Most professionals will tell you that building muscle strength (especially in your core) is one of the keys to minimizing back pain.

After all, a strong, healthy and well-developed core gives you the strength you need to carry your weight.

As long as you’re mindful of how you move your body, it will help minimize your chance of injury.

Most people talk about your “core” as if it were one singular thing but it’s not. In fact, your core actually contains sixteen different groups of muscles, and they’re all important.  Unfortunately, too many people rely on one or two simple exercises designed to target their core and call it done.  Crunches are one of the most common exercises used to tone muscles in that area, and that’s a problem.

There are a couple of different issues with crunches, and an overreliance on them might be doing as much harm as good.

While it’s true that any form of exercise (crunches included) is of at least some benefit, crunches are a bit outdated and they only focus on your abdominals.  While your abdominals are an important part of your core musculature, they’re only one of the aforementioned sixteen muscle groups.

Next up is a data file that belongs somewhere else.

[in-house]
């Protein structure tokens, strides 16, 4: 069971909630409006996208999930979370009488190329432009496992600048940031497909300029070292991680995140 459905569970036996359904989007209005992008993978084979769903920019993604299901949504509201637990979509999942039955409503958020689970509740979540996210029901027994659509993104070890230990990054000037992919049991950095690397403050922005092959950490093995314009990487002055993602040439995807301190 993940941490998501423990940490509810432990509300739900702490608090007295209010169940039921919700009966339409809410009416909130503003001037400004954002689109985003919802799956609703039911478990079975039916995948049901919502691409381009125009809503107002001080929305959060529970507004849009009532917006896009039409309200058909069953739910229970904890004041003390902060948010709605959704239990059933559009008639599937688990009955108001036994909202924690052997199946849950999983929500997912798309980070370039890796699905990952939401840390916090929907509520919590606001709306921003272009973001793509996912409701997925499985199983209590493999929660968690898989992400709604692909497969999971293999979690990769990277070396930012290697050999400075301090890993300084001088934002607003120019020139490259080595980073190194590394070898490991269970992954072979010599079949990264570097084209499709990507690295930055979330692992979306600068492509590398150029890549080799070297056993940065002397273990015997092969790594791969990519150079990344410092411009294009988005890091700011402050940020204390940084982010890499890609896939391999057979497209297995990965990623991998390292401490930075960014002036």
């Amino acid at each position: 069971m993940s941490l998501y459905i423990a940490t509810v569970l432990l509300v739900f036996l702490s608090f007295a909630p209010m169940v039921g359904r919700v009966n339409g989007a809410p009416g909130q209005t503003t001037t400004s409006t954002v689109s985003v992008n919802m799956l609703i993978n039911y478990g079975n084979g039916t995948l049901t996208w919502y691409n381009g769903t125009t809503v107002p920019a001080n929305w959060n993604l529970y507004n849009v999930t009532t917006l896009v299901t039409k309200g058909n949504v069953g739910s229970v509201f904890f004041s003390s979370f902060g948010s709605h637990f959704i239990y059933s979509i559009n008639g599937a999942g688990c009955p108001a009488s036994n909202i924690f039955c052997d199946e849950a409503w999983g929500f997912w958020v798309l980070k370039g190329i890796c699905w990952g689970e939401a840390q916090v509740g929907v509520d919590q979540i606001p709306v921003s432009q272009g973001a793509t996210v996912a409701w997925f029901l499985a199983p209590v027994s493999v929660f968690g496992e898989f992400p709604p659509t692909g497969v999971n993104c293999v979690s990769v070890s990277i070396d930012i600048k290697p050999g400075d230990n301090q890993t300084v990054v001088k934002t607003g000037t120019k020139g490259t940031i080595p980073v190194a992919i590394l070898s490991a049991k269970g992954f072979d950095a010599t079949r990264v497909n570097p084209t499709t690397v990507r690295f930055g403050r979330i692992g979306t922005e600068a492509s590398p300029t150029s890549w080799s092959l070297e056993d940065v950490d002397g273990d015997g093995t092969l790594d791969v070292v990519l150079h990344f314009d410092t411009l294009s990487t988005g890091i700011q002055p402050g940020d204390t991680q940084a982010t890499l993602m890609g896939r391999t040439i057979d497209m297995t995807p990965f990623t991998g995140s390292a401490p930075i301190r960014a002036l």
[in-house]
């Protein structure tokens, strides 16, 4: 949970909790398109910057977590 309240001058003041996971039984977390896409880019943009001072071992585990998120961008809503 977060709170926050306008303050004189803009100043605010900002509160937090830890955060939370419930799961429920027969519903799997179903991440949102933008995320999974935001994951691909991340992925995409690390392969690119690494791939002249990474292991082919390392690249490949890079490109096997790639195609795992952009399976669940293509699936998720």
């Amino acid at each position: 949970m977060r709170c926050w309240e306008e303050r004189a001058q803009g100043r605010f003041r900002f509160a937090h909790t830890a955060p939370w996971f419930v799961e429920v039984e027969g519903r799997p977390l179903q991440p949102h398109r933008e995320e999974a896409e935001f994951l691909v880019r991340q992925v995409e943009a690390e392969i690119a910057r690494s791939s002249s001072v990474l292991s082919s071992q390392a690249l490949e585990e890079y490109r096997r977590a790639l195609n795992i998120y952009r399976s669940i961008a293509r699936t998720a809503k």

The real issue then, is that if you develop and define one specific muscle group, but don’t pay attention to the others surrounding it, you’re asking for trouble.

Those muscle groups don’t operate independently of each other, but are designed to work as a cohesive whole.  If the other surrounding muscle groups are significantly weaker and less-developed, they’re not going to be up to the same rigors that your abs can handle, and that’s going to cause muscle strain, and sometimes sprains.

In addition to that, it’s going to impact the way you move your body in subtle ways, which can see you twisting or turning incorrectly, which can easily cause or exacerbate back pain.  Not a happy situation.

By all means, exercise!  Just when you do so, be sure you’re paying attention to all your major muscle groups.